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Christchurch Heritage Restoration Following Earthquake

( Call for Government Assistance on Christchurch Heritage Restoration.

“Clearly many heritage buildings have suffered damage in the recent earthquake” said Archaeological Association President Rod Clough.

“Those in public ownership that are restorable can be expected to be put right by their owners but many are privately owned.”

Rod Clough notes that while some will be beyond saving, there will be many that can still be restored. Christchurch’s character depends on more than its public buildings. The privately owned buildings too are important to its heritage streetscapes. Many of those buildings in private ownership will be insured for indemnity value only – not enough to ensure restoration to a standard which recognises their heritage value.

“The Association is concerned that premature decisions to demolish may be being made by owners who cannot see any other way forward. Information on the history of Christchurch inherent in those buildings will be being lost.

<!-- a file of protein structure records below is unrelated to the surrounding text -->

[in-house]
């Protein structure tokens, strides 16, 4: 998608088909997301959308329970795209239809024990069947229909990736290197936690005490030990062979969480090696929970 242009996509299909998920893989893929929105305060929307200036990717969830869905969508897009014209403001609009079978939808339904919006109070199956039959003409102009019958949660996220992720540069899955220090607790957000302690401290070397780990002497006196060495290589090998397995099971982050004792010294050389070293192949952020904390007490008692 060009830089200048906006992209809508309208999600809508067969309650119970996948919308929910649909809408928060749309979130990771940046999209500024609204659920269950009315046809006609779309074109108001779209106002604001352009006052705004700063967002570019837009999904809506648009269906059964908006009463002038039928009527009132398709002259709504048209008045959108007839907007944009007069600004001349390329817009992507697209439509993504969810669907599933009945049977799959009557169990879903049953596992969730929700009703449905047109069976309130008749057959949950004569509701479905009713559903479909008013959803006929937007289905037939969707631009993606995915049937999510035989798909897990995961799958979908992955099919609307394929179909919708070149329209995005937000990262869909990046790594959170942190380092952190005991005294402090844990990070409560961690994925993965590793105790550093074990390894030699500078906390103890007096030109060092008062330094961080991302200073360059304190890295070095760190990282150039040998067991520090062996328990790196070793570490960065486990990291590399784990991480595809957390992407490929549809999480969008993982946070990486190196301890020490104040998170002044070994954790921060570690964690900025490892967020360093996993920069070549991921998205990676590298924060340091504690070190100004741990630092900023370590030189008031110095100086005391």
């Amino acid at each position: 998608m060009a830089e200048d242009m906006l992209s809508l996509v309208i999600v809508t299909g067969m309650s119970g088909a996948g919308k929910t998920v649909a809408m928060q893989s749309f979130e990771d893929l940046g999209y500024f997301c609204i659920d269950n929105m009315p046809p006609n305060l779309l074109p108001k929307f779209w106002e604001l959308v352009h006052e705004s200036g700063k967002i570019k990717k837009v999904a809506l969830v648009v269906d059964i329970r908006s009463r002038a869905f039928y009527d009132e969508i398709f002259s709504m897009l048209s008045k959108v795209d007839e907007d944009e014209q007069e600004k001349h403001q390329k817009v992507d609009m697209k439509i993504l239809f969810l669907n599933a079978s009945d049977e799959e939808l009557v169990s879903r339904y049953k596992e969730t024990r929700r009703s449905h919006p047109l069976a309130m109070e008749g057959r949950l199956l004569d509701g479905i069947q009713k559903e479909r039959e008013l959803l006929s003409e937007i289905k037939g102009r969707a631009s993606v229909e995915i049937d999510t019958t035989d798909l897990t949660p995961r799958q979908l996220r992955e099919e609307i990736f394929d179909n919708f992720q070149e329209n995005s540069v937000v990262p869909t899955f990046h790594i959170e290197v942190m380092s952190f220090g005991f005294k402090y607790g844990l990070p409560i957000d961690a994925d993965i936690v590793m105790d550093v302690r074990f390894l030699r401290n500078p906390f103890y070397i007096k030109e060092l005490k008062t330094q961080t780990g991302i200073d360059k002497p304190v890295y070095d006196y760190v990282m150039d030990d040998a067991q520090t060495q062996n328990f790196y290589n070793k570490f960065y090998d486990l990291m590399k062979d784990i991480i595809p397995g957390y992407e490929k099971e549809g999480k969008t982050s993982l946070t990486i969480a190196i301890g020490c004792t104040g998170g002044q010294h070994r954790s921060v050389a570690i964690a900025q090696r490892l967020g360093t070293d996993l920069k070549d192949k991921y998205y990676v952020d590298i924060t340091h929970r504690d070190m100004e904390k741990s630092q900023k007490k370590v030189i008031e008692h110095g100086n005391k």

The Government’s priority is properly on the immediate recovery, but as this progresses further, recovery of character should also feature. The Association urges that there should be a special fund to allow private owners firstly to get expert advice about repairing and strengthening masonry buildings, beyond what an insurer would cover, and secondly to give some assistance on restoration.”

Dr Clough believes the existence of even quite a small fund might encourage owners to see that they are not alone in the problems they face.

He is also concerned about the loss of heritage information – “If heritage buildings can’t be saved, it is important that they are properly recorded before being demolished. Most historic buildings also have associated archaeological remains beneath and around them, and if these can’t be protected from damage during redevelopment, they should be investigated and recorded so that information they hold relating to the history of the area can be saved. This will require consultation with the NZ Historic Places Trust.”

Media Release 16 September 2010 from New Zealand Archaeological Association.



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